Larson officially found out that Jason had dyslexia in second grade, but like many other parents she didn’t really know what to do after the diagnosis.
When a child has things like learning disabilities, the parent and the child must go through what’s known as an individualized education program.
IEPs are legal documents governed by federal and state law to ensure that students with disabilities get a mapped-out plan for how they will receive proper instruction based on their needs.
“If there’s a concern with a student’s educational performance, we are required to assess a student in any area of suspected disability,” Rickard said. “We’re not assessing a student for special education because they’re not performing academically; it’s because we suspect a disability.”
So naturally, Larson went through the process with her son, but she said her mistake was trying to do that on her own.
“When I was trying to advocate for Jason on my own at his IEP meetings, I would spend so much time trying to figure out what I need to go to them about, how do I get him help,” Larson said. “And then I went to the meeting, and I was just basically told ‘no’ in whatever I was asking for.”
After that, she decided to get help in the form of an advocate who helped Larson pull her son’s files — which the advocate told Larson contained several red flags.
“It got to the point where there were so many red flags in his file that she said I’m probably going to need an attorney because things that he was tested for his IEP, the testing data wasn’t complete,” Larson said. “They left out certain parts and some of those certain parts were parts that would have diagnosed him with his dyslexia.”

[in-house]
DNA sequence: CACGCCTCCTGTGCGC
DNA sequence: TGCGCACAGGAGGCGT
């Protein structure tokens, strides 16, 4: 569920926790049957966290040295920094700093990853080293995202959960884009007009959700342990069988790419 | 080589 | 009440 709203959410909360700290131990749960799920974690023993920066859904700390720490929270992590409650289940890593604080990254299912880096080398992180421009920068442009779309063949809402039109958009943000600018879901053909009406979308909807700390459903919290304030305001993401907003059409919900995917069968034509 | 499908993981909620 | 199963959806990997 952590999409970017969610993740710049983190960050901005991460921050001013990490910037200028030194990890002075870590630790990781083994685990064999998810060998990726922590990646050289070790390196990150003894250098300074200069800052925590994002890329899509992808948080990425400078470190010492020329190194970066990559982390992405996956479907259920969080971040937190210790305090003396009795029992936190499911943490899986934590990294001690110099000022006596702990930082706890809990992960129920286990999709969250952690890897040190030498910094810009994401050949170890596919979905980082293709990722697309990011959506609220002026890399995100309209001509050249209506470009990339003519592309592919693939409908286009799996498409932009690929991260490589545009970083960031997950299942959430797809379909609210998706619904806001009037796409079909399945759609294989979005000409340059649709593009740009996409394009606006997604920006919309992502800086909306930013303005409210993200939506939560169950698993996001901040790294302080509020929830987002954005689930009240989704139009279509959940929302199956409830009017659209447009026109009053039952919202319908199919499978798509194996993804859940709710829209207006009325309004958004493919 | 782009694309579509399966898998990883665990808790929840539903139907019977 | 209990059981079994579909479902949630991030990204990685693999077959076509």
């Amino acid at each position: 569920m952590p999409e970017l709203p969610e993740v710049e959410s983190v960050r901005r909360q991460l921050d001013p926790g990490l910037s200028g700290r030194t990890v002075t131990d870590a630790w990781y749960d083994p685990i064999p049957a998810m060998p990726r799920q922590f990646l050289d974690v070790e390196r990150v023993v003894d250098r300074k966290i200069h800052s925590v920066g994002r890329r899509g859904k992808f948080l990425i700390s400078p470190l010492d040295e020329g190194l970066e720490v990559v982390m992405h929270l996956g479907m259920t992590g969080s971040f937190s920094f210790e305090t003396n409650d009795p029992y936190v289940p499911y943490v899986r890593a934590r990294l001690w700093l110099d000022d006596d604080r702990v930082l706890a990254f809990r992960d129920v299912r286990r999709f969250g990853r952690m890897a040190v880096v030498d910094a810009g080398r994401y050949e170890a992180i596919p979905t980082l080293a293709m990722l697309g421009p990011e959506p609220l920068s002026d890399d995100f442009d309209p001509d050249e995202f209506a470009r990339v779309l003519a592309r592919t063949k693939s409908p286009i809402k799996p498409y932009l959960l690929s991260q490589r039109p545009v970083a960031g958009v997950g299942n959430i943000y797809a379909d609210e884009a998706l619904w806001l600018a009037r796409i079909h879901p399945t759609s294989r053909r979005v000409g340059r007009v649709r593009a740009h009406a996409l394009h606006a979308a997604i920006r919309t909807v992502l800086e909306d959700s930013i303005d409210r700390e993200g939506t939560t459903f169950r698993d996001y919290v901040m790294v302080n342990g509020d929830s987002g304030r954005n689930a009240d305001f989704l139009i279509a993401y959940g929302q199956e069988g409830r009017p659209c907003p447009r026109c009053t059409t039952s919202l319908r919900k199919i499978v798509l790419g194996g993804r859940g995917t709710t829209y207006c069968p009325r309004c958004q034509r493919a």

That’s when Kristin Springer came into the picture.
Springer is an attorney who has helped Larson, a longtime friend, and the Cummings family as well.
“I stay very busy in Pleasanton because there’s a lot of kids that are not being served — and that’s just dealing with the dyslexia side,” Springer said. “In Pleasanton, I’ve probably handled 20-25 students that have dyslexia and dyscalculia.”
Because of Springer’s help, Larson was able to kick start her journey of getting her son the help he needed — but at a different school called Raskob Learning Institute and Day School in Oakland.
She said the nonprofit, which specializes in teaching children and adults with learning disabilities, helped address Jason’s self-esteem and anxiety issues that stemmed from his learning issues.
Larson said he even gave a speech during his middle school graduation ceremony.
Springer said these cases should be getting more attention from the district, which led her to join Betsy and Jamison Cummings in their cause in getting PUSD to properly address the situation of taking too long to implement any programs that will help students today, not years down the road.